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Finding values for process variables that will give an acceptable yield of in-spec product is difficult because it is usually not possible to measure all of the product qualities until after the product has been made.


Many product properties can only be measured in the laboratory. This is frustrating for the people operating the plant that makes the product because they get the results only after the event. What the production people would really like is the ability to predict from the process variables what the properties of the final product will be. Then they wouldn’t have to wait for the lab result to tell them they had it wrong and had achieved only mediocre product quality.

Our solution to the multi-variable product quality control problem is very different, complete and available now. It starts by having you combine historical process tag data with product quality results aligned by sample time or batch number in one spreadsheet and works for continuous or batch processes. Buried in this data is a wealth of previously inaccessible information including the actual capability of your process to make product, the extent to which you have used that capability and all the information to determine how process variable values affect product qualities. You already knew that because it was part of your justification of the cost of the data collection system, wasn’t it? That was an act of faith on your part because at the time you justified the data collection system you knew that you didn’t know how you could extract the information from the data you proposed to collect. All you knew was that there wasn’t a way to extract, for instance, the way that process variables affect product qualities in anything resembling a usable form. Well now there is, your faith has been justified and you’ve found the website with the solution all packaged up and ready to use.

Start by using Visual Explorer (CVE) to visually explore your spreadsheet of data. You’re going to select the data that you consider representative of normal operation and eliminate the abnormal periods. Then you’ll check that what is left is truly representative and covers your whole range of operation of, for instance, ambient temperature. You’ll very probably learn some interesting things about your process too and perhaps puncture some long-held beliefs. Having found the data that represents normal operation, you will then apply the desired specifications to the quality variables and highlight the envelope of process variables where you have been capable of achieving those specifications and, of course, where you have been outside the envelope in both single-variable and multiple-variable excursions in the recent past. You will have done all of this visually and won’t have seen a single equation.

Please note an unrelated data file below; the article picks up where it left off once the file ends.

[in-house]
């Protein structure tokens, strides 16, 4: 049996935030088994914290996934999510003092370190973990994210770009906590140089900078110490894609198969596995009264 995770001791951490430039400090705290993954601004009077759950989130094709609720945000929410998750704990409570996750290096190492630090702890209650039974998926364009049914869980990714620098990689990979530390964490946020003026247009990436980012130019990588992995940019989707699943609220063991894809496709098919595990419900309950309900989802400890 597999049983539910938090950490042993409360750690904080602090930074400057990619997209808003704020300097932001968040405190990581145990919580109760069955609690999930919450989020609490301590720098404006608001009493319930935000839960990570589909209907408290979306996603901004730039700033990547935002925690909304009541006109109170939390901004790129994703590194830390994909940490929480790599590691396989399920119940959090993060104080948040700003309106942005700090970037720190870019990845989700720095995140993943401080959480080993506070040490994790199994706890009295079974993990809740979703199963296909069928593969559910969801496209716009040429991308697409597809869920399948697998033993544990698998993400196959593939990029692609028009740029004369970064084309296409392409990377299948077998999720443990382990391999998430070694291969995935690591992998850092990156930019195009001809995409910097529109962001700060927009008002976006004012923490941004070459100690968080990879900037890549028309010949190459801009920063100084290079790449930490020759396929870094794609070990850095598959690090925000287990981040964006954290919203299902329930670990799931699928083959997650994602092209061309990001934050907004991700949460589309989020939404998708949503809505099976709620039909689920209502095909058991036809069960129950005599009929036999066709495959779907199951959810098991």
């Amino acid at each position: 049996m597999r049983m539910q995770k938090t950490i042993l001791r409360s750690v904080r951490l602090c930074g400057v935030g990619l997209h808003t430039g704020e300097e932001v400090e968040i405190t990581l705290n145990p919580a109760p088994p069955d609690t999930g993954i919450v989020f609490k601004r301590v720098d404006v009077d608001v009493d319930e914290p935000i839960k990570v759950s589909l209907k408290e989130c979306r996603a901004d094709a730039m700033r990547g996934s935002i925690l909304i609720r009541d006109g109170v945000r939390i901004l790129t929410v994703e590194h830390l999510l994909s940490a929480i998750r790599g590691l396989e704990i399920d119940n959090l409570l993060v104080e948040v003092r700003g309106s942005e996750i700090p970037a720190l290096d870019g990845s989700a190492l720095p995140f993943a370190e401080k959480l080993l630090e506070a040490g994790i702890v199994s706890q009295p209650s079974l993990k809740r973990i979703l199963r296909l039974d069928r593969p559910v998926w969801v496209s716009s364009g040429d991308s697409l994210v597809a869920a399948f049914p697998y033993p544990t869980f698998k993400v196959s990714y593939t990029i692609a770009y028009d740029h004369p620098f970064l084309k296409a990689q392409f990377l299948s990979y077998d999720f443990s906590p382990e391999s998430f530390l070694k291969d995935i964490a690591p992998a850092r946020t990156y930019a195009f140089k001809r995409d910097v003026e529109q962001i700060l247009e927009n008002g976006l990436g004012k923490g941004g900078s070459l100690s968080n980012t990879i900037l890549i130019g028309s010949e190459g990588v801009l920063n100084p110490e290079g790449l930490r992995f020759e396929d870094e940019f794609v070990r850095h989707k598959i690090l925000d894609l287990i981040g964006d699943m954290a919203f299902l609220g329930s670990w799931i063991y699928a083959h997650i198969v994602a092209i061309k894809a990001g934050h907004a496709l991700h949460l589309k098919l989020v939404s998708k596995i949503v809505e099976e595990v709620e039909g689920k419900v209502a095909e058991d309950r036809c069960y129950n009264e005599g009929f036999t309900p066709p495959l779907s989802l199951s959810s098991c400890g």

Now pass the envelope to Process Modeller (CPM) which extracts all the relationship information and provides the operator display that allows it to be used. You can try out your model by providing a file of process values from which it can predict the quality variables by reading the file one record at a time in a simulation of real time. The operator display shows all the single and multi-variable violations of the envelope and the currently usable ranges of each process variable relative to the current process operating point. And you still won’t have seen an equation.

Operators find it an easy display to use because it uses only existing process and quality variables, with which they are already familiar. And when the envelope is violated, up pops advice telling the operator what to change and by how much in order to clear the violation. And still you won’t have seen an equation!

'No Equations' is a very serious point. Smaller process sites, and many larger ones too, don’t have sufficient engineering time to implement traditional equation-based models or to create and maintain special schematic displays to make them usable by operators. Cutting out equations very substantially increases the number of engineers who can implement multi-variable process control and substantially decreases the man-hours needed too so GPC is a solution for big and small sites.

Does it deliver results? One GPC user achieved 2% increase in yield in the first three weeks of use. That was worth a lot but more is expected as increasing numbers of operators gain confidence and start to follow the advice GPC offers on their shifts too.

What would a 2% yield improvement be worth on your plant?
 

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